Skip to Main Content

The University of Tennessee

Newton header banner

Frequently Used Tools:

Home » Program Description

The Newton HPC Program

The Newton HPC Program is a joint initiative between the Office of Research, the Office of Information Technology (OIT), and the departments of the University of Tennessee to establish and support a high-performance research computing environment to take over the labor-intensive tasks associated with building and managing large computing installations. The program offers a flexible computing framework to facilitate work in a wide range of research areas. The support staff then leverages this standard computing framework to provide the most effective and efficient support for computationally intensive research.

The Newton cluster

The Newton high performance compute cluster consists of over 300 Linux compute nodes, 4,200 x86_64 architecture processors, and 8000 GBytes of RAM with 48 of the compute nodes feature Tesla GPU compute accelerators. The compute cluster uses Infiniband networking to provide high bandwidth (up to 56 Gbit/sec) and low latency message passing between cluster nodes during parallel computations. The Newton Program also operates multiple high-memory compute nodes which can provide 128 GBytes of RAM for large in-memory dataset calculations. The cluster has a theoretical peak performance of 30 Tflop/s. All computing infrastructure is housed in a data center that is actively monitored 24-hours a day and is managed by a team of professional system administrators.

Newton storage resources consist of 150 TBytes of high-performance Lustre storage for use by computational jobs. All mass storage on the cluster is backed up nightly to a storage system that is housed in a geographically separate data center, and historical snapshots of the backup data are made available to users for data recovery purposes.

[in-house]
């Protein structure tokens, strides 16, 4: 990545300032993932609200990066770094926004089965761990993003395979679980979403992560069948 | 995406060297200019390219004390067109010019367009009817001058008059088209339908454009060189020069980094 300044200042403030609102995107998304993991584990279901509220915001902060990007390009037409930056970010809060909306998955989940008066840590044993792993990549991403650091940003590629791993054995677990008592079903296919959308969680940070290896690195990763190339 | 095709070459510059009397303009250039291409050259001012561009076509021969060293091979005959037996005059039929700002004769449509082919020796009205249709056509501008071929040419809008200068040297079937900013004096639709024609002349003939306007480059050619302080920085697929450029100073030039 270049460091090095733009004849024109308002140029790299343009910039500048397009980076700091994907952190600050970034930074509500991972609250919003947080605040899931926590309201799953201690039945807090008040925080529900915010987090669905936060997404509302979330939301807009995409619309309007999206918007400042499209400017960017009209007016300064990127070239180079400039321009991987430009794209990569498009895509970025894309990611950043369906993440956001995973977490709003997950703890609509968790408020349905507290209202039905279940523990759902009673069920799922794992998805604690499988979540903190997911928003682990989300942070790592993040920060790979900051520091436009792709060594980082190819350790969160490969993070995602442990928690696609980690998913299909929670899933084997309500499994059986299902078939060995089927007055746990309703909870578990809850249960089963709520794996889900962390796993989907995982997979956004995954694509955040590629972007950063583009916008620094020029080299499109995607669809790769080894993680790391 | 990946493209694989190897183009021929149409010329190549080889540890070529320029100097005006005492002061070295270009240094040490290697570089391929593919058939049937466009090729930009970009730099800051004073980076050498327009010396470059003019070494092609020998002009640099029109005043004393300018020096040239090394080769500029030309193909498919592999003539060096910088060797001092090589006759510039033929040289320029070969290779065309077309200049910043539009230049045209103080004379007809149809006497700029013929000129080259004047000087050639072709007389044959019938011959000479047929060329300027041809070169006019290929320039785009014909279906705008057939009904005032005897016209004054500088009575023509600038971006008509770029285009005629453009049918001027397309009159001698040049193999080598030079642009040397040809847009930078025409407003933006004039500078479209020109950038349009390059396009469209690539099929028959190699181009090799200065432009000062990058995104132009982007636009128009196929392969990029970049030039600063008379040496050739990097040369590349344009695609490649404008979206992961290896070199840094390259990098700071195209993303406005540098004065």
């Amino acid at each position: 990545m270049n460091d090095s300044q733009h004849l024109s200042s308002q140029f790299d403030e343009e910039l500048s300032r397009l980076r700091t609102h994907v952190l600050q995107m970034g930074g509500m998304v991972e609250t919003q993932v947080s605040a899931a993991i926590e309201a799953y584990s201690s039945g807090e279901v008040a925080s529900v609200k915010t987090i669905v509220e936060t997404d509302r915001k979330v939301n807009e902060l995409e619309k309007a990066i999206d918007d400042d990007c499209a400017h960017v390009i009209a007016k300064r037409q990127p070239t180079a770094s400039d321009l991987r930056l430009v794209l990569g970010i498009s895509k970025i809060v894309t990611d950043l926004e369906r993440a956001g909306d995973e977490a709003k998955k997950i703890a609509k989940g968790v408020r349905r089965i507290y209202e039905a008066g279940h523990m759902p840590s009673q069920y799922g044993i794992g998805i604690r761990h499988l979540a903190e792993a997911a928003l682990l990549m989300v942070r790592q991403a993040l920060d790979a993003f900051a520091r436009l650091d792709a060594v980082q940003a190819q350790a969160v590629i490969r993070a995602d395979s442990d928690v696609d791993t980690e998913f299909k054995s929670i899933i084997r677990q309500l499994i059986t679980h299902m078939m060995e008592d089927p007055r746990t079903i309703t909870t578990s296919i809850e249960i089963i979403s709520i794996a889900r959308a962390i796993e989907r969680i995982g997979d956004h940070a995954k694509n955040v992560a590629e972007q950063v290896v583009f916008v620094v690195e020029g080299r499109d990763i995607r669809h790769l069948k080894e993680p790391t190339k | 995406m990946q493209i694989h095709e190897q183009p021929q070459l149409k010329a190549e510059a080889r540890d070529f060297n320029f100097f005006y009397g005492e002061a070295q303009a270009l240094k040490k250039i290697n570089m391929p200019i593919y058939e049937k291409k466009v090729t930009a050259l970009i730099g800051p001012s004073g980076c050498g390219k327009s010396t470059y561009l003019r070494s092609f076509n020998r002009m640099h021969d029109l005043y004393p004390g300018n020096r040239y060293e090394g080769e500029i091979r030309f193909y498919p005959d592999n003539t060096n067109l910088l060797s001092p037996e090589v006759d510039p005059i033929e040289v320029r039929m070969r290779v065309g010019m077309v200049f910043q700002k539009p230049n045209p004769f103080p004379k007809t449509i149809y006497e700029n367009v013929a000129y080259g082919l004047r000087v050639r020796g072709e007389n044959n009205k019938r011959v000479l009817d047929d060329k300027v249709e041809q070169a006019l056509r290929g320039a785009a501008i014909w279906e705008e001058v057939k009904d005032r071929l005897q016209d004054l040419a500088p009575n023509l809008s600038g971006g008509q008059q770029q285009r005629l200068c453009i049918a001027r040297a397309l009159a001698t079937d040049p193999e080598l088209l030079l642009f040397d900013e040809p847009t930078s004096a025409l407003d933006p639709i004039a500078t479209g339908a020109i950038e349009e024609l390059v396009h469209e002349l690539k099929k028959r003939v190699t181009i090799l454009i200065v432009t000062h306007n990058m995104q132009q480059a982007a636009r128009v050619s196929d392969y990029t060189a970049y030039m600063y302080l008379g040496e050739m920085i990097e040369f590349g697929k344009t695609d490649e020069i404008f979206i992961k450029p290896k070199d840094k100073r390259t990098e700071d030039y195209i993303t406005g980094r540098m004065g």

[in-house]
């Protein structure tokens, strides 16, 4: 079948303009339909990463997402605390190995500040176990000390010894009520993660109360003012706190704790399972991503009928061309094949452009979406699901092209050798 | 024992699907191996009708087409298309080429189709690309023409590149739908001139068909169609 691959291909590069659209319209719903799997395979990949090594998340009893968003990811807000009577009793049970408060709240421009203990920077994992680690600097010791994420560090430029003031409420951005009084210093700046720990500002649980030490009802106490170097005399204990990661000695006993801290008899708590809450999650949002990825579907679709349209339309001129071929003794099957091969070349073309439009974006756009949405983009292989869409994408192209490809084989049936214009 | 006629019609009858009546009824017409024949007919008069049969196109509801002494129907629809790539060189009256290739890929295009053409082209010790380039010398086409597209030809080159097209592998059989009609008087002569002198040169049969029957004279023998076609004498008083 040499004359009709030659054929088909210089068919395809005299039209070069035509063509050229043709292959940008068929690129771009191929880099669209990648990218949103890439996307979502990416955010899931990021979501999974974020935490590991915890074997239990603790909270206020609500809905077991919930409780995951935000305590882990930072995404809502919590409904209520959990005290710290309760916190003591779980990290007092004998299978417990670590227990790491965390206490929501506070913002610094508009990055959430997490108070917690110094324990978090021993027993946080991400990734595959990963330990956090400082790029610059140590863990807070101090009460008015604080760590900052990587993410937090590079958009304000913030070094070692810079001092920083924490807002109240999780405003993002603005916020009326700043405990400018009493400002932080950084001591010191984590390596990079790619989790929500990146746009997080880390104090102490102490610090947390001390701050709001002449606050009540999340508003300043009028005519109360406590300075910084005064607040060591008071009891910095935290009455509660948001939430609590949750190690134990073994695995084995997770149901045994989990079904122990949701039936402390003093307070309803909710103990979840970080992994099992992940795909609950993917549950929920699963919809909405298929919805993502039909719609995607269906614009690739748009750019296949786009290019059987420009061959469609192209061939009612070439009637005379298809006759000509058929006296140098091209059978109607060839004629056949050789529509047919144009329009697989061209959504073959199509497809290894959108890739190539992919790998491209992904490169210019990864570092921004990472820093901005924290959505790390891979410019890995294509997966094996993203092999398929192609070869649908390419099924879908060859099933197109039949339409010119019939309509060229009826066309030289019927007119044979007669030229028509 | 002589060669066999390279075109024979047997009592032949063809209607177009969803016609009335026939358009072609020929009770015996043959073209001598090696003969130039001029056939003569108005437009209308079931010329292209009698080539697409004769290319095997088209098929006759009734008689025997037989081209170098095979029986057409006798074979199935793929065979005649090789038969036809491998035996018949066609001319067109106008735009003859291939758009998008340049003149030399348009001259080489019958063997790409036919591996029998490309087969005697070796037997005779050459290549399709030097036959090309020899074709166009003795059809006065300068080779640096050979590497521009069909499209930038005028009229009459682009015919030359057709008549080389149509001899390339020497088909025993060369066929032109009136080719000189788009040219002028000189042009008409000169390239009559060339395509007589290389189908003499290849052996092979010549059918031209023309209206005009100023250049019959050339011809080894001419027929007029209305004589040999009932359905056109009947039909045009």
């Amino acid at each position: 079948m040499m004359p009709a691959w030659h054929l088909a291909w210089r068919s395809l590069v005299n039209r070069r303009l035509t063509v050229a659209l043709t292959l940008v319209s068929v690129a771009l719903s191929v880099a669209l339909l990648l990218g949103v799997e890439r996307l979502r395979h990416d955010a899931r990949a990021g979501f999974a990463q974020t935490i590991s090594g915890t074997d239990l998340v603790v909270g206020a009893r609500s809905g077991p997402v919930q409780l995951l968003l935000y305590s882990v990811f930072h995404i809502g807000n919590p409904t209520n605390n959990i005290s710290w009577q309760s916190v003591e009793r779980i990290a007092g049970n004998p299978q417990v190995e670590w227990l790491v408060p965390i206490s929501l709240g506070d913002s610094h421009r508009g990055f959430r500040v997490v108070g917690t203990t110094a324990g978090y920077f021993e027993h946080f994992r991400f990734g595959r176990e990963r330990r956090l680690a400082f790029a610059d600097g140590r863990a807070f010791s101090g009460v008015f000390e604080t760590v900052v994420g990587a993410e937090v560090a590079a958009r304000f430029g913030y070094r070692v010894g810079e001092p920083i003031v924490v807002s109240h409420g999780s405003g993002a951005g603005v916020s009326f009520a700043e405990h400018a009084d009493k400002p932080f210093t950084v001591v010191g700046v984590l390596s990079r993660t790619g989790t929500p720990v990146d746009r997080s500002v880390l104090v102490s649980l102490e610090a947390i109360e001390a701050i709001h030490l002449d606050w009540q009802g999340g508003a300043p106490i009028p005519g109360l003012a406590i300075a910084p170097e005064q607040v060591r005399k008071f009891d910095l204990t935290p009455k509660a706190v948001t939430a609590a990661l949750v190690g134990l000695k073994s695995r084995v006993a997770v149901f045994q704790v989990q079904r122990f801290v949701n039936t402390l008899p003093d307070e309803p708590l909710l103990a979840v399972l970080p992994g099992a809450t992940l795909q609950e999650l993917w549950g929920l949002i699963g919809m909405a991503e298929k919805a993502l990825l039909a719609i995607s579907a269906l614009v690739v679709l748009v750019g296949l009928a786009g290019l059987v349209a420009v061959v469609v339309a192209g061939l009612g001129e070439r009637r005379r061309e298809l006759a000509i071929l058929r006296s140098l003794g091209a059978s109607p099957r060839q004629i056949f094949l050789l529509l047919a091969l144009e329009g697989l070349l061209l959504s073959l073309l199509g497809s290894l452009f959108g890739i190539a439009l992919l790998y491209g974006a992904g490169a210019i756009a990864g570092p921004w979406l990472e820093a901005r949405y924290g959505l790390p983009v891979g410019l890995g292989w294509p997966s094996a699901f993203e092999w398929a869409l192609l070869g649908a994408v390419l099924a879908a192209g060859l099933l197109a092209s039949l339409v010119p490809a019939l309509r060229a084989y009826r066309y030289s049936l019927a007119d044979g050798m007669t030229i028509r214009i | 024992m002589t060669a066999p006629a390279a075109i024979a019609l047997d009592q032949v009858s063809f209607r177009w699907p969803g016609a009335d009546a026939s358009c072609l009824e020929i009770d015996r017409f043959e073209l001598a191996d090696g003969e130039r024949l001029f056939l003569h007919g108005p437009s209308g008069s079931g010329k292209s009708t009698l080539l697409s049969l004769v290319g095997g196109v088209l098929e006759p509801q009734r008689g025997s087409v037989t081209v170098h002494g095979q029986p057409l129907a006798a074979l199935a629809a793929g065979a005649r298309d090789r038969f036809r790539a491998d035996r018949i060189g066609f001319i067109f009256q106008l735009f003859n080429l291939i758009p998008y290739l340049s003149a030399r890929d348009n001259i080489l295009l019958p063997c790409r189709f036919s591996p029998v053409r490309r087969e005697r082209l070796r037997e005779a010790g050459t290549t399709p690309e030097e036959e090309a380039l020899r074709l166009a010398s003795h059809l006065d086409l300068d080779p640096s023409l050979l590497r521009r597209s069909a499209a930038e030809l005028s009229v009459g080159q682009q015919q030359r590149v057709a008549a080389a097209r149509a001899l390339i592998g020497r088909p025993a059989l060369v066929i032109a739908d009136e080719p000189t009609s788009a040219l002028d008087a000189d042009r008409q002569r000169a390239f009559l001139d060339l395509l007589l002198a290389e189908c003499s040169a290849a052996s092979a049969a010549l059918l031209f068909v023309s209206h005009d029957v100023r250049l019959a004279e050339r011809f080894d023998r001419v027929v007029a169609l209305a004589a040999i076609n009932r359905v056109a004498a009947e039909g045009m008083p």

The Newton computing infrastructure is managed using a custom-designed system that supports a high degree of automation in management and monitoring while remaining flexible enough to support new technologies and new computational techniques. The system also supports automatic documentation and accounting of system configuration and changes. The Newton program uses the Grid Engine batch-queue system to allocate cluster processing units to users' computational jobs. The Grid Engine supports finely grained resource controls that allow the program to make service level guarantees on job turnaround, job throughput, and resource reservations for high-priority projects.

All researchers affiliated with the University of Tennessee are eligible for accounts on the Newton systems. A basic account allows use of computing and storage resources when not in use by higher-priority members of the Newton Program. Through a direct buy-in process, researchers may gain higher priority in using system resources. The program uses buy-in funds to make infrastructure and computing capacity improvements and allocates priority use of the systems in proportion to each buy-in researcher's financial contribution. In addition, computational resources are available for direct allocation to faculty members by the Office of Research.